Durham Athletic Park
Review by Gary
Any casual baseball fan of a certain age will think of a particular Kevin Costner movie upon hearing the name Durham Bulls. The 1988 movie, “Bull Durham”, was filmed in and around Historic Durham Athletic Park, nicknamed "The DAP". The site was the home of Minor League and Negro League baseball in Durham from 1926 thru 1994, with various incarnations of the Durham Bulls resident for much of that time. DAP is currently home to the North Carolina Central Eagles and the Durham School of the Arts Bulldogs.
An original wooden stadium burned to the ground in 1939 and, in a feat of incredible effort and determination, a new concrete and steel grandstand opened just two weeks later. The current structure was competed in time for the 1940 season.
The Bulls moved to their new home, the confusingly-named Durham Bulls Athletic Park, or "DBAP", in downtown Durham just a mile away, starting with the 1995 season. The Durham Bulls acquired the operating rights from Minor League Baseball to manage The DAP in December 2011.
On the day I visited this historic venue, the Duke Homestead & Tobacco Museum was hosting a night of Vintage Base Ball featuring a doubleheader played with 1860s rules in the opener and 1869 Beadles Rules in the nightcap. A travelling team called the Hog & Hominy Picked Nine featuring players from the Tennessee Association of Vintage Base Ball would battle the Durham Station Lucky Strikes. The umpires were Eric ‘Red’ Laudenbacher and Chris ‘Doc” Laws. Eric visited us in the stands and let us examine the vintage bat and ball that was used back in the day. Proceeds from the event supported the Duke Homestead Historical Site.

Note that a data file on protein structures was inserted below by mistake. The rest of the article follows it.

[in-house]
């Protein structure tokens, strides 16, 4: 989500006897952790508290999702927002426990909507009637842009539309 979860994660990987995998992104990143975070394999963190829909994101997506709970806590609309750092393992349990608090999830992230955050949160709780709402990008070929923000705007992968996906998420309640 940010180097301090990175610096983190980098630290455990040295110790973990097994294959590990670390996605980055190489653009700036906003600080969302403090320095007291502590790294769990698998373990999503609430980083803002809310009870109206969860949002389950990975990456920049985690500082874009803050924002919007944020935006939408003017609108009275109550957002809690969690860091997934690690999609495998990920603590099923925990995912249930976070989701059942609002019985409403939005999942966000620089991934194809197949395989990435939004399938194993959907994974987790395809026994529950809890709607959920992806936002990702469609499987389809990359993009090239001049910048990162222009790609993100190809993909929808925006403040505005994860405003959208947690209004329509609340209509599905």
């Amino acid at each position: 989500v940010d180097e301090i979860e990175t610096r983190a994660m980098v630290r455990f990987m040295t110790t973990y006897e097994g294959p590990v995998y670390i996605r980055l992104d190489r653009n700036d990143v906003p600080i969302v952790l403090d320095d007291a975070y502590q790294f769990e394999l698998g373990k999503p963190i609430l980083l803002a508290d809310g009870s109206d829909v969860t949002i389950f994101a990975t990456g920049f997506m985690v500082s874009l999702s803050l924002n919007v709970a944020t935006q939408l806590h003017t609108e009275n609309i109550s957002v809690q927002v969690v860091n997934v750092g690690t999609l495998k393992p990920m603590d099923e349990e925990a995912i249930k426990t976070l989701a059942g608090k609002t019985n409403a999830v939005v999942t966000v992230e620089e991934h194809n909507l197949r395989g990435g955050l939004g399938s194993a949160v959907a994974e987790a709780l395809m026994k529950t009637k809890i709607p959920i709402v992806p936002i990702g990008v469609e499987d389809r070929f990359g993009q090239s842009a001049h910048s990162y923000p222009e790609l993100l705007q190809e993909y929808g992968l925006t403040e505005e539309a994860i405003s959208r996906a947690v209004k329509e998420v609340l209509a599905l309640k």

Eric was dressed in top hat and tails while the combatants were nattily attired in uniforms typical of the late 19th century. The announcers peddled snake oil liniment and Life Buoy soap while entertaining the fans with terrible puns. Period-dressed vendors sold inexpensive concessions to the appreciative crowd. Eric the Ump took center stage, calling out on-field infractions such as “No Sliding”, “No Overrunning of the Bases”, and “No Swearing”, punishable with cash fines, payable immediately to the umpire.
Durham Athletic Park is well-maintained and still in excellent condition. The metal box railings and roof beams have all been newly painted, giving the old ballpark a fresh and vibrant look. The high roof covers the entire grandstand area, which is comprised of three types of seating; individual box seats, aluminum benches with 1970s-styled individual backs and simple metal bleachers on the top rows.
A unique field-level press box sits amongst the first rows of seats behind home plate while a second, larger enclosed room is found at the top of the grandstand. The present playing field has cozy dimensions, highlighted by the short 290-foot foul pole in right field. It was a beautiful day for Base Ball as it was originally played back in the day.